Shining City upon a hill

Posted on January 9, 2017 Articles

Arlington National Cemetery is not your average, everyday graveyard. Spreading out over 624 acres, this is the place where America keeps the memories of its fallen heroes alive. Walking through this garden of stones, you cannot help but reflect on the amount of history that is buried there. And among these graves is the final resting place of Captain Humayun Khan, whose Pakistani American parents Khizr and Ghazala Khan made their presence felt at the Democratic National Convention last year.

Before listening to Khizr Khan’s speech I didn’t even know about Captain Humayun. When in town I decided to visit his grave and offer prayers there. At the grave of this fallen soldier, who would have been exactly my age today, one question kept nagging me: What is it about this country that so many people from around the world do not just take pride in becoming its citizens but are ready to render such remarkable sacrifices for it? The only answer that came to my mind was about the American dream.

The most stunning thing about the American dream is the clarity of thought behind it. It is one articulate idea. When writing about 240 years ago the framers of a nation’s constitution did not forget to mention ‘life, liberty and pursuit of happiness’ as unalienable rights of mankind, how could it not be. And while in his work ‘Capital in the Twenty-First Century’, Thomas Piketty reminds us that the gap between the haves and the have-nots is steadily increasing everywhere, America is one place where upward social mobility based on true merit is still possible. That in itself, in this day and age, is not a small accomplishment.

But two things in recent years have drawn attention away from the American dream and threatened to undermine it. One, the never-ending American wars of the 21st century. Two, the 2016 presidential race culminating into the triumph of Donald Trump. The former brought American power to your doorstep. When you witness endless conflicts one way or another centered around one nation’s political will one cannot help but wonder if the country in question is overstretching itself. Wars also create a lot of bad blood regardless of their positioning. Hence the chatter about declining American power has been rampant. Many of us did not realise it back then but a reset was inevitable. Now it is being broadly debated whether this is the awaited reset.

And now to the purported reset which is our second point. Trump’s victory. The president-elect has built his image as a ruthless go-getter. Someone who is not ashamed of being politically incorrect while being right. But that essentially is the image of a non-politician, someone who is insensitive to the political complexities of the age. The resulting election campaign has been bedlam. It has thrown the hitherto concealed fault lines in the American society into sharp relief. This situation has provided the America bashers around the world another propaganda tool to spread more anti-Americanism. But the bigger problem still is that as race relations once again become part of the national discourse it is affecting America’s self-image. That can damage the world order as we know it and play right into the hands of the terrorists that want to harm us all.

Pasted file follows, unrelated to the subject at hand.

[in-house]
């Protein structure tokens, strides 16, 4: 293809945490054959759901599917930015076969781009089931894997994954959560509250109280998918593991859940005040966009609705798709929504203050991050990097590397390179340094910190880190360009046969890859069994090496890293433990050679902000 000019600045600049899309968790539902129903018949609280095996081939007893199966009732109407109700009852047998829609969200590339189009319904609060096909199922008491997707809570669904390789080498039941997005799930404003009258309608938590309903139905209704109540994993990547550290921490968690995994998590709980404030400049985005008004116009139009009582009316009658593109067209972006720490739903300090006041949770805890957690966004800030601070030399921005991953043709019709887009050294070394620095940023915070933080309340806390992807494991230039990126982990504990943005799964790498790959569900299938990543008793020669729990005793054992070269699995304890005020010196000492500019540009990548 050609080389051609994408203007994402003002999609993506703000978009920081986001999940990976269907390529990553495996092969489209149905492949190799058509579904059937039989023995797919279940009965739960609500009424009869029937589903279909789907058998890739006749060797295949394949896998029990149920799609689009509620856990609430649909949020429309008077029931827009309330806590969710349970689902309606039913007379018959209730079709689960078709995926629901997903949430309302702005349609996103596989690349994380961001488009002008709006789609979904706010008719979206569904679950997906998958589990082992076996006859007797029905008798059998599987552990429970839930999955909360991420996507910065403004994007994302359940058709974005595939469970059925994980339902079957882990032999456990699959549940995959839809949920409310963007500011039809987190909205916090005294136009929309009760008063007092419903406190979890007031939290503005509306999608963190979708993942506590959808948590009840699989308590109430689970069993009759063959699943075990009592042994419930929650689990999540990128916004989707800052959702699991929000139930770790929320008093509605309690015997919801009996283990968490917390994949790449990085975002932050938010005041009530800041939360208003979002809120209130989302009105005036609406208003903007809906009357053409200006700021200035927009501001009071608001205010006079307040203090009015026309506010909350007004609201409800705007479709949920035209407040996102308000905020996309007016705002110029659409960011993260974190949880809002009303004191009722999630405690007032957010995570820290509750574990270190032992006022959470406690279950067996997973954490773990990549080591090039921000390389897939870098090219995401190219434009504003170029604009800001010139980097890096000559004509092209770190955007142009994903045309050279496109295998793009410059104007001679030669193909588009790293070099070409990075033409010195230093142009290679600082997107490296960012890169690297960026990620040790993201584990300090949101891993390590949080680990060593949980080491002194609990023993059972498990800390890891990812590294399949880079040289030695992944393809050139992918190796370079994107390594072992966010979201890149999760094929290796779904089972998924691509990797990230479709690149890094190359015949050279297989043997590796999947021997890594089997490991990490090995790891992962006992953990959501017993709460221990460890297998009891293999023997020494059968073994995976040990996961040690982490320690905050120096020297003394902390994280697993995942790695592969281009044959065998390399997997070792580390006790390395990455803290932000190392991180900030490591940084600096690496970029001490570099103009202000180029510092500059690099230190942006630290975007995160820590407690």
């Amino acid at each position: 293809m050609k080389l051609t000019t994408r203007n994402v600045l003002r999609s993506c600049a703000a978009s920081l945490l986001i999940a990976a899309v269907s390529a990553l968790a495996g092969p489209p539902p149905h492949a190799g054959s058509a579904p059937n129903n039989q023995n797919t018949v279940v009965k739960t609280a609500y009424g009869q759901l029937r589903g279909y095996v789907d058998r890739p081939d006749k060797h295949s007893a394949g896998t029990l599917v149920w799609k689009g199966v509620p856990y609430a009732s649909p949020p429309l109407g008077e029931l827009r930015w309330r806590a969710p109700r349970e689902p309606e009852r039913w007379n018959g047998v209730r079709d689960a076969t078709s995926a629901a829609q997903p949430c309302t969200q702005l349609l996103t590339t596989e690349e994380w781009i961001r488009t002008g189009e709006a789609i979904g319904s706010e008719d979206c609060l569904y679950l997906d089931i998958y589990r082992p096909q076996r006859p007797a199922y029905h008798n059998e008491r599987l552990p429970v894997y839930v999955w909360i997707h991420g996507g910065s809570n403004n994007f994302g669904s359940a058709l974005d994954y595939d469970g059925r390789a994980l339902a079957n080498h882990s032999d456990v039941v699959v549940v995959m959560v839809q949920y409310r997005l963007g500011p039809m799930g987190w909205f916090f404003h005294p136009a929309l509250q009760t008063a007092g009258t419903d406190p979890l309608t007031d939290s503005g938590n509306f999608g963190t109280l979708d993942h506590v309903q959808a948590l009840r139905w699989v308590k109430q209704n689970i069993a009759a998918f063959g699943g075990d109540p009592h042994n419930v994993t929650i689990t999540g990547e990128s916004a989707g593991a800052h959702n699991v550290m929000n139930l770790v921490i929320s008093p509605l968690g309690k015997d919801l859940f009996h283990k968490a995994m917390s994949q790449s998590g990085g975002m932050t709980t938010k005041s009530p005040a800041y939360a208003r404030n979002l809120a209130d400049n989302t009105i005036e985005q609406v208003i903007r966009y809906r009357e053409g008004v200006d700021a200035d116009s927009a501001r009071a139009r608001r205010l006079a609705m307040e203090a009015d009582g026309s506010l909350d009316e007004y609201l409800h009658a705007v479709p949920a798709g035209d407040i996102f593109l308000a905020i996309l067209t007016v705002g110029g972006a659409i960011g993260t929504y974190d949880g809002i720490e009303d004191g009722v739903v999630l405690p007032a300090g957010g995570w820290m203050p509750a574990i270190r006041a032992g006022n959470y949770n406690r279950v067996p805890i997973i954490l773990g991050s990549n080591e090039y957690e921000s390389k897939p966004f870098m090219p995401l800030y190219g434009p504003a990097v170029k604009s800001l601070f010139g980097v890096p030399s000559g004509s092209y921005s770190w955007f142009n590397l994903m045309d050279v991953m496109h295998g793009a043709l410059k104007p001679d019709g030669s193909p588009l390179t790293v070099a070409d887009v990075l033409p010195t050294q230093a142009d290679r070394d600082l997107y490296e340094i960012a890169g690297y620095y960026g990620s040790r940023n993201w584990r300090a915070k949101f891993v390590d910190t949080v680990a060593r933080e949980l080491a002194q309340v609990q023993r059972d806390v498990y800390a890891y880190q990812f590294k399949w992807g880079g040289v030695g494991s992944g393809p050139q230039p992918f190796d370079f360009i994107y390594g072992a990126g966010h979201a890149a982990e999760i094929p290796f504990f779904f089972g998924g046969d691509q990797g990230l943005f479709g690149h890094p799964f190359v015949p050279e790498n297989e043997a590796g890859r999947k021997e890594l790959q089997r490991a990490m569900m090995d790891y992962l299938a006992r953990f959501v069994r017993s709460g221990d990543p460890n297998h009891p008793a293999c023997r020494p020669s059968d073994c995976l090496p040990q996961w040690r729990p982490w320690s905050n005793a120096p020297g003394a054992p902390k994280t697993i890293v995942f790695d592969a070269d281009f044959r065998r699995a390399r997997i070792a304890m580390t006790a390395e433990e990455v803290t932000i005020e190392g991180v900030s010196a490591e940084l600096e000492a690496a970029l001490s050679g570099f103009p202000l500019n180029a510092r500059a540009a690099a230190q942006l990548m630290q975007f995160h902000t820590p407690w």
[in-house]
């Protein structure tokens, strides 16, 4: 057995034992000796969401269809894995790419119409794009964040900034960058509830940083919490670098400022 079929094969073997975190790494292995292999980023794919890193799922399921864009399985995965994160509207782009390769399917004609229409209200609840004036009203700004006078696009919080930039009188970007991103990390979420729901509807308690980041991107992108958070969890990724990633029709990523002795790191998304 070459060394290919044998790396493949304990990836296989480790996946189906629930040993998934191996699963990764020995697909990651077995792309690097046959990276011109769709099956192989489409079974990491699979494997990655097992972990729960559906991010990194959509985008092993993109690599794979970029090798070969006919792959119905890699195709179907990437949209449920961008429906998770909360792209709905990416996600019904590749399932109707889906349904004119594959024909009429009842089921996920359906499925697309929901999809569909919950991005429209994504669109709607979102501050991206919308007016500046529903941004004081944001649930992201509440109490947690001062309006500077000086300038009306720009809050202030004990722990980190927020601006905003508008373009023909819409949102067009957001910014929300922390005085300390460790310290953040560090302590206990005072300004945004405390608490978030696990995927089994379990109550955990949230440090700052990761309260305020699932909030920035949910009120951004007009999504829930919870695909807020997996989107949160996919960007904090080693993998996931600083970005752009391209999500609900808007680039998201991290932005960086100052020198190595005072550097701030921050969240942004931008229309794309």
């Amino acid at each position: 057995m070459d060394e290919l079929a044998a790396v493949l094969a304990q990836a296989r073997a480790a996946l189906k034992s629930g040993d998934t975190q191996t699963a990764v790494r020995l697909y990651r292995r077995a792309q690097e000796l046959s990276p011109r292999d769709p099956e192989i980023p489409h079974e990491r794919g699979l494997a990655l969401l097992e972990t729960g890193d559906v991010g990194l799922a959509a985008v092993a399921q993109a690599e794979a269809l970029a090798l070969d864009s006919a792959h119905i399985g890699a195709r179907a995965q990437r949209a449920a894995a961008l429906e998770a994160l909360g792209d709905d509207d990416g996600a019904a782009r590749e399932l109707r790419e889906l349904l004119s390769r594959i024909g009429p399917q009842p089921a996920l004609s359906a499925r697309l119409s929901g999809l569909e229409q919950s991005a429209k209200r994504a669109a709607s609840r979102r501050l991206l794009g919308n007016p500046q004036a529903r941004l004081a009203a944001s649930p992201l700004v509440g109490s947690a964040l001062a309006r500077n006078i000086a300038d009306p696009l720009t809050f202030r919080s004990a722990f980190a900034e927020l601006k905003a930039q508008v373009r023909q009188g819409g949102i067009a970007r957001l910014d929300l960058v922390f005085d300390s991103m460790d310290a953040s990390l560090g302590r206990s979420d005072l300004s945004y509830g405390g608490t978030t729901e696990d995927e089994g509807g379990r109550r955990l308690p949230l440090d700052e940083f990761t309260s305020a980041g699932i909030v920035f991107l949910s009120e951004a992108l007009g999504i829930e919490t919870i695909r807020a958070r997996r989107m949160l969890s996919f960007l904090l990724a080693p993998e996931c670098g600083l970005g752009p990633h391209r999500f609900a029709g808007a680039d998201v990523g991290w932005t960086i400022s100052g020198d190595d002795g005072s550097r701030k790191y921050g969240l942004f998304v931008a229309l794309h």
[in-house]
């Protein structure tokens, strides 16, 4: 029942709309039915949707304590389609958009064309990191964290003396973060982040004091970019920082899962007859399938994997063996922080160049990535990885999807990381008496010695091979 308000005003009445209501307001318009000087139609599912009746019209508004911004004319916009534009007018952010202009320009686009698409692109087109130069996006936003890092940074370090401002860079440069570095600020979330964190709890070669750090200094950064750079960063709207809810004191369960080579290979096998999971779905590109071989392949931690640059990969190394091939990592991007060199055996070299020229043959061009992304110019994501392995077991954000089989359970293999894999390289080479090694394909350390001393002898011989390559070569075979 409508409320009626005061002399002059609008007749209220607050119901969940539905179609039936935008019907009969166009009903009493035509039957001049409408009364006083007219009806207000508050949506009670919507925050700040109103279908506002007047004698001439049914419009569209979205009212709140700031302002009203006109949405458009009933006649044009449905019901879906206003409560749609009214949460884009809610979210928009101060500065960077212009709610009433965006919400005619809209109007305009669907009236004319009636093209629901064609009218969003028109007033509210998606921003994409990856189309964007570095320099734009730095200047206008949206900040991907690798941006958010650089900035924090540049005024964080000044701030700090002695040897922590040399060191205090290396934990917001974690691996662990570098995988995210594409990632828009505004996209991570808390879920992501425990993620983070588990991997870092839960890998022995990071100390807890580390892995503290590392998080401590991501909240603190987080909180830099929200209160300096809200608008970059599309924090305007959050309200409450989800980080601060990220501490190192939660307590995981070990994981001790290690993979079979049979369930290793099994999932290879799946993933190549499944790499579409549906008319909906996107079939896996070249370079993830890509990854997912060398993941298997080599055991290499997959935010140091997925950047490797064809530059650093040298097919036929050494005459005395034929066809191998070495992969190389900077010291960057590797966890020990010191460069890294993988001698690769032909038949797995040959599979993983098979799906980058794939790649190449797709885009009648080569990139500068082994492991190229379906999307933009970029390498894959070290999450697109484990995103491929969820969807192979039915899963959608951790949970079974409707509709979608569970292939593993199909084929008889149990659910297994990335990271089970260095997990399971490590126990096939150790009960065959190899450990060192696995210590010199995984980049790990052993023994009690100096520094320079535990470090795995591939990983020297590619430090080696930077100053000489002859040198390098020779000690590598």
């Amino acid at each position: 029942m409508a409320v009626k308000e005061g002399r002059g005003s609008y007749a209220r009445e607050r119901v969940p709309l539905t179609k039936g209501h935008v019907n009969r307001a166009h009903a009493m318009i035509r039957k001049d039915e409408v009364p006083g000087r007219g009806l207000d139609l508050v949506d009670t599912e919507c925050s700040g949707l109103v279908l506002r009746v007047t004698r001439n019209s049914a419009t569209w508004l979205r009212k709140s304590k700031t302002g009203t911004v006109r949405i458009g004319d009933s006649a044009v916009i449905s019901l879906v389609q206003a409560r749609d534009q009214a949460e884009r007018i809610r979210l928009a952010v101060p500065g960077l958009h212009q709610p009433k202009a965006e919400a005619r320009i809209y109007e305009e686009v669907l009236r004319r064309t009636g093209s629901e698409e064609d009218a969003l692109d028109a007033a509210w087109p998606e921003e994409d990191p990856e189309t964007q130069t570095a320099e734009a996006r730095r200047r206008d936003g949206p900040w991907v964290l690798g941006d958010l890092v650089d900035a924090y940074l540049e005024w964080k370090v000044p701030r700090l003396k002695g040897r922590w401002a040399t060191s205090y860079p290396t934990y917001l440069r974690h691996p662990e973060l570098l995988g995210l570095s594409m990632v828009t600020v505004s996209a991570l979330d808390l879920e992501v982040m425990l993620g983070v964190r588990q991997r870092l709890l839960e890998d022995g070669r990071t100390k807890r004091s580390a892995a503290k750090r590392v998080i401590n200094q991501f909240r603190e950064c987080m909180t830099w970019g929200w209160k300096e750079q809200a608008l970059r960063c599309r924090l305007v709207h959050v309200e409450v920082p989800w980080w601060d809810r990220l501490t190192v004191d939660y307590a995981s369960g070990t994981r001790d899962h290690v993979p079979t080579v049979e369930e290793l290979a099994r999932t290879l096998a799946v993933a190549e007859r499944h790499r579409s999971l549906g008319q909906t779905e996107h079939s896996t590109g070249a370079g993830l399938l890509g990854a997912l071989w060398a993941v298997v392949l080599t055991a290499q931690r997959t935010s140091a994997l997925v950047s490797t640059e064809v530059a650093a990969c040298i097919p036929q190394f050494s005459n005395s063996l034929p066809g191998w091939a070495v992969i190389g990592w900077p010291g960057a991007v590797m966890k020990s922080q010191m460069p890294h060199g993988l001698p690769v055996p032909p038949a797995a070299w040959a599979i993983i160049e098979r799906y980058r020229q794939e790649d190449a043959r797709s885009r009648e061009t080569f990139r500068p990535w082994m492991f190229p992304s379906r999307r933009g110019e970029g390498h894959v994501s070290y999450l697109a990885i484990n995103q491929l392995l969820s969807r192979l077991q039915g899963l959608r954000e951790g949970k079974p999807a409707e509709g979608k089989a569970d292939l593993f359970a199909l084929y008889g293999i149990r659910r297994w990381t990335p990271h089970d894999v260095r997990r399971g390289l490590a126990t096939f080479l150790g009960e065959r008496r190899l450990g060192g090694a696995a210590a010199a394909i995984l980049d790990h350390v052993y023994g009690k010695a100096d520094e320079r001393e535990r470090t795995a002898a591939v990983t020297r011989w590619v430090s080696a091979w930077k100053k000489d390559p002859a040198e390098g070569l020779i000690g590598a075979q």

It is critical at this stage not to lose sight of two crucial facts. First, after this devastating election cycle America needs to come together, because it is the working model of a political ideal light years ahead of any other found elsewhere. American democracy and American dream are two terms that still inspire countless millions around the world. Judge it by this. Moved by the potent force that is the American dream I have spent past decade advocating that instead of endless ideological debates what Pakistan needs is a dream of its own. Second, no matter how surreal the result of the 2016 election, it is time to accept it.

If Mr Trump can deliver the reset he promised without bringing the entire house down, it will be a victory of American people and freedom lovers around the world. If not there always will be scope for a course correction in the next election cycle. And as the post result pandemonium among world leaders revealed the world still needs America. Maybe a good idea not to demonise it now.

Published in The Express Tribune, January 7th, 2017.